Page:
4. Improper Repairs

You’ve invested a lot of money in a new roof system, but small repairs are bound to happen throughout the years. Be sure to utilize a high-quality roofing contractor with experience and manufacturer approval so that warrantable repairs are made. Incorrect products or improper repairs can actually cause more harm than good to a new roof system.

5. Reactive Maintenance

A low-slope roof system needs to be regularly inspected and maintained to prevent small leaks from becoming larger issues. Many owners and representatives expect a new roof system to be water-tight and problem-free, but roofs are exposed to weather conditions and other external factors that can cause damage to a roof system. To avoid common issues, proactively manage your roof system with annual assessments and regularly scheduled preventative maintenance calls.

6. Leaving the Membrane Dirty

To ensure proper welding, adhering, or mechanical fastening, your roofer should ensure that the roof’s membrane is clean and dry beforehand. Even when returning to a roof for patches or repairs, cleaning the membrane should always be done first. When bonding new patches, flashing, or new membrane to the original field membrane, it must be as clean as possible for a long-term seal. The older the original material, the more difficult this is to do properly because the membrane naturally deteriorates over time.

7. Placing T-Joint Patches Incorrectly

A t-joint is where layers of a roof’s membrane meet. For leak prevention, t-joint patches must be placed and appropriately welded throughout the roofing system. Your roofer must cover all three of the joint’s membranes with the patch. And it’s equally important that they put the patches in the necessary places.

8. Improper Workmanship

For a high-quality roof system, hire a knowledgeable roofer. Many common roof problems can be traced to poor workmanship, so to minimize the risk of future roof problems, use an experienced and established roofing contractor. Professional roofing companies train their employees with proper installation techniques and high-quality products. To help avoid poor workmanship, always research the roofing contractor prior to hiring for their reputation, longevity, and safety rating. By taking the time upfront to choose carefully, you can minimize the risk for post-installation issues.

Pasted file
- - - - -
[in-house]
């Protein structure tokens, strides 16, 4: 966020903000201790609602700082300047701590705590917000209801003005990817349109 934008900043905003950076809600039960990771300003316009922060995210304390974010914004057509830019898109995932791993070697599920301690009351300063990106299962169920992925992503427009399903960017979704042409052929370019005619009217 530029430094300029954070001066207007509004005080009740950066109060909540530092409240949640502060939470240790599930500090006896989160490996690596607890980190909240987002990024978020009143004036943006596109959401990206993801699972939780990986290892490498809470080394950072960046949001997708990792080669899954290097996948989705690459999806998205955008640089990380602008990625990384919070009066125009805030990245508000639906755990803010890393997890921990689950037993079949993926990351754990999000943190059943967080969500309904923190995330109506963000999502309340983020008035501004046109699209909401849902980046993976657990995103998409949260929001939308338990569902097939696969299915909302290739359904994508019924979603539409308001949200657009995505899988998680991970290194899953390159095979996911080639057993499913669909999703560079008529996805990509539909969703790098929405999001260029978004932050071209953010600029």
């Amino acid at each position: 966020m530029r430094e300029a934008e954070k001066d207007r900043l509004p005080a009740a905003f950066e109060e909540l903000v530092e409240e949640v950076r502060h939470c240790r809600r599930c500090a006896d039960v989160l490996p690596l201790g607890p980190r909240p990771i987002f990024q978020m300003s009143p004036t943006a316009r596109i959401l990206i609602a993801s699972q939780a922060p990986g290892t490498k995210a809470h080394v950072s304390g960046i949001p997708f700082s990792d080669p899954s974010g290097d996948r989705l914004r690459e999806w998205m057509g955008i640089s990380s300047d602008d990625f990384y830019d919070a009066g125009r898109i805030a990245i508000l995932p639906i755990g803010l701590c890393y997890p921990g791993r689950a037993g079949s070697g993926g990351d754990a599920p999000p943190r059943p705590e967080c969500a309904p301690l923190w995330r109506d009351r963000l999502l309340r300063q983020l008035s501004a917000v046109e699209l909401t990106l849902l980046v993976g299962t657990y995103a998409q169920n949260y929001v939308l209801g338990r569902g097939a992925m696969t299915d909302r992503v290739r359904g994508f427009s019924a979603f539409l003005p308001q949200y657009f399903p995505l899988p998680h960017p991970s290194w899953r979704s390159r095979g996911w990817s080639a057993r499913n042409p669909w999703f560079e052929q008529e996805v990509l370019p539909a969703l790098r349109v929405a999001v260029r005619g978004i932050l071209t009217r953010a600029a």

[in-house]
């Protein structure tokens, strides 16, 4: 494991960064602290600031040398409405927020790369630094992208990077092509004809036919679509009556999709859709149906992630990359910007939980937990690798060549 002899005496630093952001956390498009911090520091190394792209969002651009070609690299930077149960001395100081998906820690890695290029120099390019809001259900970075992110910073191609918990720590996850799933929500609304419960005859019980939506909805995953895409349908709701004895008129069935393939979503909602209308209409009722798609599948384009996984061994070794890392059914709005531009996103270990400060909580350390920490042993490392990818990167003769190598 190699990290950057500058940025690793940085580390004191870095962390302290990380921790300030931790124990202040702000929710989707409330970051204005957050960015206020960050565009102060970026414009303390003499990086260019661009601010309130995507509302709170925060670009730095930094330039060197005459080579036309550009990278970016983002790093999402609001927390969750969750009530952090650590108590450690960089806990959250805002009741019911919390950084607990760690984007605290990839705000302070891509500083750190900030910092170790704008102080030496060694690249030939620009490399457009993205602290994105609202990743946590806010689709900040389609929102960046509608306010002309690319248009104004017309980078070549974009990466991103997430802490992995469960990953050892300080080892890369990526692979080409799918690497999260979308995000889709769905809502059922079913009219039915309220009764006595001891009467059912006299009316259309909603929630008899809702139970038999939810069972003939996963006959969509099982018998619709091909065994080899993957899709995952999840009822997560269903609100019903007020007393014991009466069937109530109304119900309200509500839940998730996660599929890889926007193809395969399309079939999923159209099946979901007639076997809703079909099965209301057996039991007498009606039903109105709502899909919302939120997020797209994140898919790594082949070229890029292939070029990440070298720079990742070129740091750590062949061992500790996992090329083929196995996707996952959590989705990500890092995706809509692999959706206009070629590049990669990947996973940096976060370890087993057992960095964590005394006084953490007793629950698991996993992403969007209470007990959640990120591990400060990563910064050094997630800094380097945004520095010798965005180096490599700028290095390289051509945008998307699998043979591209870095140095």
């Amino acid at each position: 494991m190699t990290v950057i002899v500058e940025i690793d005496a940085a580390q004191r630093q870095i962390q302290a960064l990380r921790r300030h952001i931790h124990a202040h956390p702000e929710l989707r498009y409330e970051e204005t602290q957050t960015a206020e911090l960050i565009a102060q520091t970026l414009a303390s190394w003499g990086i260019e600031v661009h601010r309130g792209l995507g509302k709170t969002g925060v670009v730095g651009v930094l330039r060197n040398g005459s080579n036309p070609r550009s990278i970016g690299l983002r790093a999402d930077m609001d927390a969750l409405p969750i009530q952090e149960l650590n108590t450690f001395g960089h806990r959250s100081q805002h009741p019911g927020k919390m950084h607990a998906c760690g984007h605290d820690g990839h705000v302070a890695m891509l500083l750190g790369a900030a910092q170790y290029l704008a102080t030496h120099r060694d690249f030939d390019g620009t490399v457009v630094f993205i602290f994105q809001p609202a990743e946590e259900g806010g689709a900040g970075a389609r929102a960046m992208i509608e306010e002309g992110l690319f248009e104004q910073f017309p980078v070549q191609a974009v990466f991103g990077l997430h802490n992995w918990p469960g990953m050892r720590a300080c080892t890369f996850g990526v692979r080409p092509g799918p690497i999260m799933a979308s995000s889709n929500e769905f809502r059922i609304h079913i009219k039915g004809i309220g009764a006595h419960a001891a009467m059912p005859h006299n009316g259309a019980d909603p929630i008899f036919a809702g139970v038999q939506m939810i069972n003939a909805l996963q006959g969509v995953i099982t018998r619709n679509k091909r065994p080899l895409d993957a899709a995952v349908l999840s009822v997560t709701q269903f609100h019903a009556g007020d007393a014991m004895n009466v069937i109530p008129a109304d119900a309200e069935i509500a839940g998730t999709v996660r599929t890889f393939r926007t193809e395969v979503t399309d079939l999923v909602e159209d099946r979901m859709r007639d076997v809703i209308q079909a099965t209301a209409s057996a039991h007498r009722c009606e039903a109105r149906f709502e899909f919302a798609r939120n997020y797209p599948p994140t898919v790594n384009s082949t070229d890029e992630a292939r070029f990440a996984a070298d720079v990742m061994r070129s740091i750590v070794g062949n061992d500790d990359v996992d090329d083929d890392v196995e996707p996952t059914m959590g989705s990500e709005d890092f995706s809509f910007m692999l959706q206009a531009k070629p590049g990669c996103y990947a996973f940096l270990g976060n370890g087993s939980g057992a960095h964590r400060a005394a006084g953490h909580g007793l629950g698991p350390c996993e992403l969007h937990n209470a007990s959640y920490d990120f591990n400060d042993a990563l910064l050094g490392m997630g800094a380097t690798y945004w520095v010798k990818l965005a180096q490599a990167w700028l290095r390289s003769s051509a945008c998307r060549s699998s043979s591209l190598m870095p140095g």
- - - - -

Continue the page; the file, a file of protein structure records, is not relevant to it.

Contact Maxwell Roofing & Sheet Metal, Inc. today to learn how we can make your low-slope roof last longer with regular inspections and maintenance.

Do’s and Don’ts of Low-Slope Commercial Roofing

When it comes to commercial buildings, low-slope roofs are the most cost-effective and space-efficient roofing options. For these reasons, it’s rare to see a factory, warehouse, or grocery store with a sloped roof. While there are many advantages to a low-slope roof, this type of structure also presents some issues that commercial building owners should be aware of.

Here are the basic do’s and don’ts about owning and maintaining a low-slope commercial roof:

Don’t…

  • Ignore the maintenance schedule—With a low-slope roof, a small problem can become a big problem very quickly. Low-slope roofs don’t flush debris or moisture as easily as pitched roofs. Because of their large surface area, they can easily conceal problems. This makes regular maintenance and inspections even more important for a low-slope roof. 
  • Wait for repairs—Because low-slope roofs are so exposed, damage can get worse quickly. When there is damage on a low-slope roof, it’s important to get it taken care of as soon as possible before a small tear becomes a giant leak.
  • Make the roof overly accessible—Roofers and building contractors need access to your roof, but that doesn’t mean every person should be able to go up there. If someone doesn’t have official business on the roof, don’t give them access. High traffic on a low-slope roof can cause damage, not to mention it being a safety hazard.

Do…

  • Clean the roof regularly—A little mess on your roof may not seem like a huge issue, but it can become a serious problem for a low-slope roof. Debris, dirt, and grime don’t flush off a low-slope roof as easily as a roof with a pitch. Over time, filth can build up on a roof, clogging drains and even causing leaks. Regularly cleaning a low-slope roof will help your building look nice, and it will prevent problems.
  • Give water an escape route—When designing a low-slope roof, make sure not to create places that will retain water. Moisture build up is one of the biggest risks with a low-slope roof, and having a proper drainage system is critical to preventing leaks. Be sure to consult a professional roofer about drains and other equipment you’ll need to guide water off the roof’s surface.
  • Get on a consistent inspection plan—A maintenance schedule for a new low-slope roof should begin the day after it’s finished. Regular inspections and being consistent with minor repairs are the only way to ensure that a low-slope roof stays healthy. By working with a roofing contractor, you can get enrolled in a roof management program that will predict when you’ll need roof repairs.

There’s a lot to consider when getting a new commercial roof. Let the experts at Maxwell Roofing & Sheet Metal, Inc. help. For a consultation, contact Maxwell today.